Helpful Questions:

  • So here is the main question: after your installation, who will be responsible for my solar system?
  • Does your company have an operations and maintenance division?
  • How do you monitor your solar systems?
    • How often do you check your monitoring portals?
  • Will I have a operations and maintenance person assigned to me, or is it just a department?
    • If it is a sales person – are your sales people trained on service and maintenance issue? (we’re pretty sure the answer to this one is definitely not!)

10. What are your Warranties and Guarantees?

Five Year Warranty BadgeNot counting manufacturer warranties, there are two common warranties offered by solar companies. 1) an installation warranty, and 2) a production guarantee.

Installation warranties can range from 5 to 25 years, and are fairly straightforward. You do however want to make sure they cover roof leaks, fuses, wiring and all of the smaller components of the solar system.

A production guarantee is different from the solar panel performance warranty. The production guarantee is given by the solar company, and basically states that if the solar system does not produce a predetermined amount of energy each year, they will pay the difference. The timeframe is typically 10 to 20 years at 90-95% of the systems expected output (nobody will give you 100%, it’s just not practical, so don’t ask). Please note, not every solar company will offer a production guarantee, but if they don’t offer it, you should feel free to ask for one.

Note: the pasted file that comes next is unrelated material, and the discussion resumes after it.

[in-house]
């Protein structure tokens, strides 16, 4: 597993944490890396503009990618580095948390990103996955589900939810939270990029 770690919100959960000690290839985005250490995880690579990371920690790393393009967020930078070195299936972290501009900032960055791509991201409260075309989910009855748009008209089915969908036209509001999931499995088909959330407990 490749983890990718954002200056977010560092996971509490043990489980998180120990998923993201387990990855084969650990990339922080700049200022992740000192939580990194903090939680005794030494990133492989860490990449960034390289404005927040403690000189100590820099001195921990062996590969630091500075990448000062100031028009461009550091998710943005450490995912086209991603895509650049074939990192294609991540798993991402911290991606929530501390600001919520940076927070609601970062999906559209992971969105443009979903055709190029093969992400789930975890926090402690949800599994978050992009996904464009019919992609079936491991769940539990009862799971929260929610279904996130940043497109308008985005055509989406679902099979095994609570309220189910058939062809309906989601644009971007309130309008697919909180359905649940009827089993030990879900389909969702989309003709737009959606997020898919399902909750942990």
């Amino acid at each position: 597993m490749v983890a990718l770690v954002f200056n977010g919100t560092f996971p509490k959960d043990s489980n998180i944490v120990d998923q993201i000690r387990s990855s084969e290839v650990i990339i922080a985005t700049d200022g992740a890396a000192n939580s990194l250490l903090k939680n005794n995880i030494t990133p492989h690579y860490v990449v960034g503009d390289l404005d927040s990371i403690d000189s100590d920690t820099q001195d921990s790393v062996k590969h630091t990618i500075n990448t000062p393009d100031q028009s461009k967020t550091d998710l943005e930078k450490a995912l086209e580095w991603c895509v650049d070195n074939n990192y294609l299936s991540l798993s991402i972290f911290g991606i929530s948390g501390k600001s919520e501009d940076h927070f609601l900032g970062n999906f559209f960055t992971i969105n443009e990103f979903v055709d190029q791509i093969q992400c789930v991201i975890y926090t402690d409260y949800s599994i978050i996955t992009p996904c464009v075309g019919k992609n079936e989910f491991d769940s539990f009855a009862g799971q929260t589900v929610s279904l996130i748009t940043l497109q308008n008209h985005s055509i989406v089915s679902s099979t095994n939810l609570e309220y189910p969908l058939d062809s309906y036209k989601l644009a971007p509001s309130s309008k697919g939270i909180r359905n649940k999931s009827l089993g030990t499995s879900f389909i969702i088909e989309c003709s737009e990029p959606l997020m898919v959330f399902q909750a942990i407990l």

One thing to keep in mind is that the duration of these warranties may be negotiable. If one company has a 10-year installation warranty, and another a 20-year, you can ask the first company to match their warranty.

Helpful questions:

  • What is the length of your installation warranty?
    • What is covered by Installation Warranty?
  • Do you offer a Production Guarantee?
    • For how many years?
    • At what percentage?


What is your Company Mission?

World With Butterfly perched on it.A company’s mission is not just words on paper. A mission is the activities taken daily to accomplish that mission. That mission should be practical and straightforward. For example, at Rayah Solar our mission is to Bring Humanity to Light. For us, that has great meaning. The “humanity” part, is bringing relationship, integrity, and professionalism to every aspect of our business. The “light” is obviously to bring solar power to homes and businesses.